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The Voice of the Black Community
QCFC
Initiative aims to make soccer more inclusive, less bigoted
Anti Racist Soccer Club launches goals
 
Published Monday, April 26, 2021 7:00 pm
by Ashley Mahoney

PHOTO | MIKE KOZLOWSKI
Charlotte Independence teammates Hugh Roberts (left) and Brandon Miller are co-founders of Anti Racist Soccer Club.

Anti Racist Soccer Club exists to replace performative statements with purpose-driven action.


Co-founder Hugh Roberts never expected to use his platform as a professional athlete as a community advocate, yet he and co-founder Brandon Miller are doing just that. Both play for the Charlotte Independence and co-founded the USL Black Players Alliance. Miller, a Charlotte native, is 10-year veteran and plays in goal. Roberts, a nine-year veteran, is a defender whose father attended Garinger High.

They collaborate with local nonprofits like Heal Charlotte and Block Love Charlotte to address housing insecurity and meet the needs of the homeless. Roberts launched a philanthropic arm, Footy’s Got You, through his brand BackYardFooty to have a broader reach in the community as well as a breakfast program with Food Lion and Block Love Charlotte that kicked off earlier this month. Block Love will host the events twice a month throughout the rest of the year.


“I could never ever imagine any of this,” Roberts said. “I really didn’t think I would get to a point where my voice would be heard, to be very honest with you. You are an athlete. You a lot of times assume that you kind of stay within your realm, and your job is to do whatever is on the field. Now that everything has kind of happened it’s like, ‘man, I’m here at a point now where my voice is being heard.’ It’s crazy to me still. I never would have imagined that, but I’m beyond thankful and glad that these things kind of came to fruition for me.”

Both have seen the impacts of racism on and off the field. ARSC is the next step of addressing the need for fundamental change within the game. They collaborated with professional player Kaiya McCullough and AFC Ann Arbor (National Premier Soccer League) Chair Bilal Saeed to establish ARSC.


“We want to use [ARSC] to educate,” Miller said. “We want to use it to help give people a guide, specifically soccer clubs that may not know exactly what to do [or] how to do it specifically on racial issues and in our sport and in our communities. I know just for myself I have had a lot of people ask me, ‘what can I do, how can I get educated? What can we do to help?’ Now we want to build a framework for individuals, for clubs, for organizations to understand what exactly it means to be anti-racist versus just saying no to racism and how they can impact their communities and specifically their clubs and build a framework so that they can then build a culture that will be anti-racist in nature.”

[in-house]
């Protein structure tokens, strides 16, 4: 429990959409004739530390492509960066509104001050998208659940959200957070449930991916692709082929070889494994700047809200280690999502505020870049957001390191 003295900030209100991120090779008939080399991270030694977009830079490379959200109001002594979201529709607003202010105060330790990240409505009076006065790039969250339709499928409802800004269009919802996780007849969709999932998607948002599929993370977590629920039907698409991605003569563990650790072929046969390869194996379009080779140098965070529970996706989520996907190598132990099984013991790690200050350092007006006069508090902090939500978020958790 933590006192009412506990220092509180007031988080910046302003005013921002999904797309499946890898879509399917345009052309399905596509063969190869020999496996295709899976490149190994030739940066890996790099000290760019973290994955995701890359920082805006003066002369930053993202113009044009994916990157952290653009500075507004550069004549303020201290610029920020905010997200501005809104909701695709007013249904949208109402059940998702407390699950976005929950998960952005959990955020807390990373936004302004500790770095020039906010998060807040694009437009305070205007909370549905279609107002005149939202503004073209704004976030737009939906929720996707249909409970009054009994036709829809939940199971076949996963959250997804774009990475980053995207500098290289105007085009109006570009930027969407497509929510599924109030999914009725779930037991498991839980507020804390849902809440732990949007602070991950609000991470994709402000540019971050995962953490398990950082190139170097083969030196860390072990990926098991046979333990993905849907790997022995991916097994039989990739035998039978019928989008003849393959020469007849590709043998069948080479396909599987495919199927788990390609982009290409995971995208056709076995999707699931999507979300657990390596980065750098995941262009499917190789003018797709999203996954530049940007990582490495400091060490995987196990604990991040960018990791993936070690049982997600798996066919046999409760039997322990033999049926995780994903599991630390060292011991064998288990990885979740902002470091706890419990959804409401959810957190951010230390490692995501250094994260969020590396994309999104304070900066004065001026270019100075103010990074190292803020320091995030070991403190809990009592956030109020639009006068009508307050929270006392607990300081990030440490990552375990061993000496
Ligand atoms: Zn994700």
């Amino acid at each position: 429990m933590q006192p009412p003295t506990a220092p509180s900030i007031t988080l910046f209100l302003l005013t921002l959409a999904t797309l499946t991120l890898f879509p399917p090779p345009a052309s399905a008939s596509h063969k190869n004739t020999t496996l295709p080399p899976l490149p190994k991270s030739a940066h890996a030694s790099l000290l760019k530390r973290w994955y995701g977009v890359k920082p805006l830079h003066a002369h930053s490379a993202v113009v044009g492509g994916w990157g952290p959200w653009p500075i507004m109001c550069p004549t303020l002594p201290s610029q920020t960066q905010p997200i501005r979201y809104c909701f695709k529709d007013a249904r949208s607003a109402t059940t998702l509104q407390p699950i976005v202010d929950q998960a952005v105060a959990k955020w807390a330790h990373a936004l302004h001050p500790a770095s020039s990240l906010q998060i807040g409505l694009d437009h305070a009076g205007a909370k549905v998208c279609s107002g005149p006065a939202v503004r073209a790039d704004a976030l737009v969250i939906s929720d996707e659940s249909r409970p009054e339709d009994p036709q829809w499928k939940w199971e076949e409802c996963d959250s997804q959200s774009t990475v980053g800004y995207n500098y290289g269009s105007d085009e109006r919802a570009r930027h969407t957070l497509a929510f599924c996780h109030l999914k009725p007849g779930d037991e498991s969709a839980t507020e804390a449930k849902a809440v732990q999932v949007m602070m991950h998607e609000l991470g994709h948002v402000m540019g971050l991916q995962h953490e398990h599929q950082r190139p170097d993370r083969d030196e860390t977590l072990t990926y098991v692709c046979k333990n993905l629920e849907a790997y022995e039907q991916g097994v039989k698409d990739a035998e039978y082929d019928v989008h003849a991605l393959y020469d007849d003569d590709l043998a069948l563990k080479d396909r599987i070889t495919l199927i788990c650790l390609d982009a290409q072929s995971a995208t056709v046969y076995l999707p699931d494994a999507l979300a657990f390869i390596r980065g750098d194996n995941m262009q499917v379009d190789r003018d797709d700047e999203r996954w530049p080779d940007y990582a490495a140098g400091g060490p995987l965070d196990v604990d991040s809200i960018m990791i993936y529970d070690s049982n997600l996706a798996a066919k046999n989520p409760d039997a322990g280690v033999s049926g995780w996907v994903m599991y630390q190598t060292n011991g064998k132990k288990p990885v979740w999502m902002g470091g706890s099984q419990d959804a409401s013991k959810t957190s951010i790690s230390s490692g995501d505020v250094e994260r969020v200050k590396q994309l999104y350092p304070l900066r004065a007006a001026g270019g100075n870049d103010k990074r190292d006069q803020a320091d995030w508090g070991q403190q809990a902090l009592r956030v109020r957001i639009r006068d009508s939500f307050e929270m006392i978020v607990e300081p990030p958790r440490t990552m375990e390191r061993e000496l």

Said Roberts: “This is beyond needed. We need to hold clubs accountable. A lot of times we saw last year [organizations] would put out a little statement and think that’s that. Then we speak up and use our platforms and they are all of the sudden shocked to hear about what is going on. These things have been going on for some time now, and we need to fix every single miniscule notion in regards to injustice and the little biases that sometimes we don’t see.”


ARSC will address the lack diversity among coaching staffs. For instance, the Charlotte Independence just hired their first Black coach, Brian Haynes, six years after its inaugural season. Yet the Independence is not alone when it comes to lack of diversity among coaching staff and the front office.

ARSC introduced a 10-point plan, with examples, to guide individual clubs, supporter groups and leagues toward a more equitable soccer sphere. The plan:


1. Invest resources into our communities to further diversity, equity, and inclusion


2. Increase representation to reflect the community and sport in which we operate 


3. Educate our community about racism and anti-racist behaviors


4. Support the protest or removal of the National Anthem from pregame


5. Provide a platform for all players to speak openly and freely about social injustices and inequality


6. Expand access to the sport and work towards equitable play


7. Commit to actively working to end police brutality


8. Pledge to increase support for Black-owned and Black-led organizations


9. Partner with organizations that will support anti-racist efforts


10. Make matches more accessible and more inviting to marginalized communities

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